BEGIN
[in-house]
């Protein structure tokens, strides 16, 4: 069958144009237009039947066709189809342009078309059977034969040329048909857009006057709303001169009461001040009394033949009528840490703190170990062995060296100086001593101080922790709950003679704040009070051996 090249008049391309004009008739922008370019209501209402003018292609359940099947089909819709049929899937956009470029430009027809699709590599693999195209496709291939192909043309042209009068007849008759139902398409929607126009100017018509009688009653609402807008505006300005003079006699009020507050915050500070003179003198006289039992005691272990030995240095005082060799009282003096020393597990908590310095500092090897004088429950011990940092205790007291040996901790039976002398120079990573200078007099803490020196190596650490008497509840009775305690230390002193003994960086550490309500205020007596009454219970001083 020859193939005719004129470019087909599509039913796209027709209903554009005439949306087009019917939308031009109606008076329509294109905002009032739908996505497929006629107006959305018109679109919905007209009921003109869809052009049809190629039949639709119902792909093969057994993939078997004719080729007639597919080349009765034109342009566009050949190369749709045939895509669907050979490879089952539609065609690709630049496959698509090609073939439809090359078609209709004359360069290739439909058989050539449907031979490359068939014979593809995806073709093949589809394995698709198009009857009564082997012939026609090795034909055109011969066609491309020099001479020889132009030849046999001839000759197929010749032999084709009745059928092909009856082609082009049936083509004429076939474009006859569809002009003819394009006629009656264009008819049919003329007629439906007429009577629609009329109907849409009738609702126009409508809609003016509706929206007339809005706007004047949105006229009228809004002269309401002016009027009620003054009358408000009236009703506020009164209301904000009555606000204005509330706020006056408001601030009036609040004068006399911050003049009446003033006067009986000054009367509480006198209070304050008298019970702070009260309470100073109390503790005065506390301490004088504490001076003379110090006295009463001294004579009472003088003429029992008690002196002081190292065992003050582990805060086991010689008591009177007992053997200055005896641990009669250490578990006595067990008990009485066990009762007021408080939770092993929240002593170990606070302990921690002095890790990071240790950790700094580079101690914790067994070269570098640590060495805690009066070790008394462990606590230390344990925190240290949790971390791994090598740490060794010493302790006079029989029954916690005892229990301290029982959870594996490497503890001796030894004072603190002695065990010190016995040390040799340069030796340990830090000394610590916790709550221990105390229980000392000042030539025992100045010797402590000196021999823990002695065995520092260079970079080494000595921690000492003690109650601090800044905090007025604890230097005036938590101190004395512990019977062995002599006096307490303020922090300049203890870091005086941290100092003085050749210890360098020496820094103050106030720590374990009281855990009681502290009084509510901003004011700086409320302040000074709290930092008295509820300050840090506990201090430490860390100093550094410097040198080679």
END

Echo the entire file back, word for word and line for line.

[in-house]
């Protein structure tokens, strides 16, 4: 069958144009237009039947066709189809342009078309059977034969040329048909857009006057709303001169009461001040009394033949009528840490703190170990062995060296100086001593101080922790709950003679704040009070051996 090249008049391309004009008739922008370019209501209402003018292609359940099947089909819709049929899937956009470029430009027809699709590599693999195209496709291939192909043309042209009068007849008759139902398409929607126009100017018509009688009653609402807008505006300005003079006699009020507050915050500070003179003198006289039992005691272990030995240095005082060799009282003096020393597990908590310095500092090897004088429950011990940092205790007291040996901790039976002398120079990573200078007099803490020196190596650490008497509840009775305690230390002193003994960086550490309500205020007596009454219970001083 020859193939005719004129470019087909599509039913796209027709209903554009005439949306087009019917939308031009109606008076329509294109905002009032739908996505497929006629107006959305018109679109919905007209009921003109869809052009049809190629039949639709119902792909093969057994993939078997004719080729007639597919080349009765034109342009566009050949190369749709045939895509669907050979490879089952539609065609690709630049496959698509090609073939439809090359078609209709004359360069290739439909058989050539449907031979490359068939014979593809995806073709093949589809394995698709198009009857009564082997012939026609090795034909055109011969066609491309020099001479020889132009030849046999001839000759197929010749032999084709009745059928092909009856082609082009049936083509004429076939474009006859569809002009003819394009006629009656264009008819049919003329007629439906007429009577629609009329109907849409009738609702126009409508809609003016509706929206007339809005706007004047949105006229009228809004002269309401002016009027009620003054009358408000009236009703506020009164209301904000009555606000204005509330706020006056408001601030009036609040004068006399911050003049009446003033006067009986000054009367509480006198209070304050008298019970702070009260309470100073109390503790005065506390301490004088504490001076003379110090006295009463001294004579009472003088003429029992008690002196002081190292065992003050582990805060086991010689008591009177007992053997200055005896641990009669250490578990006595067990008990009485066990009762007021408080939770092993929240002593170990606070302990921690002095890790990071240790950790700094580079101690914790067994070269570098640590060495805690009066070790008394462990606590230390344990925190240290949790971390791994090598740490060794010493302790006079029989029954916690005892229990301290029982959870594996490497503890001796030894004072603190002695065990010190016995040390040799340069030796340990830090000394610590916790709550221990105390229980000392000042030539025992100045010797402590000196021999823990002695065995520092260079970079080494000595921690000492003690109650601090800044905090007025604890230097005036938590101190004395512990019977062995002599006096307490303020922090300049203890870091005086941290100092003085050749210890360098020496820094103050106030720590374990009281855990009681502290009084509510901003004011700086409320302040000074709290930092008295509820300050840090506990201090430490860390100093550094410097040198080679």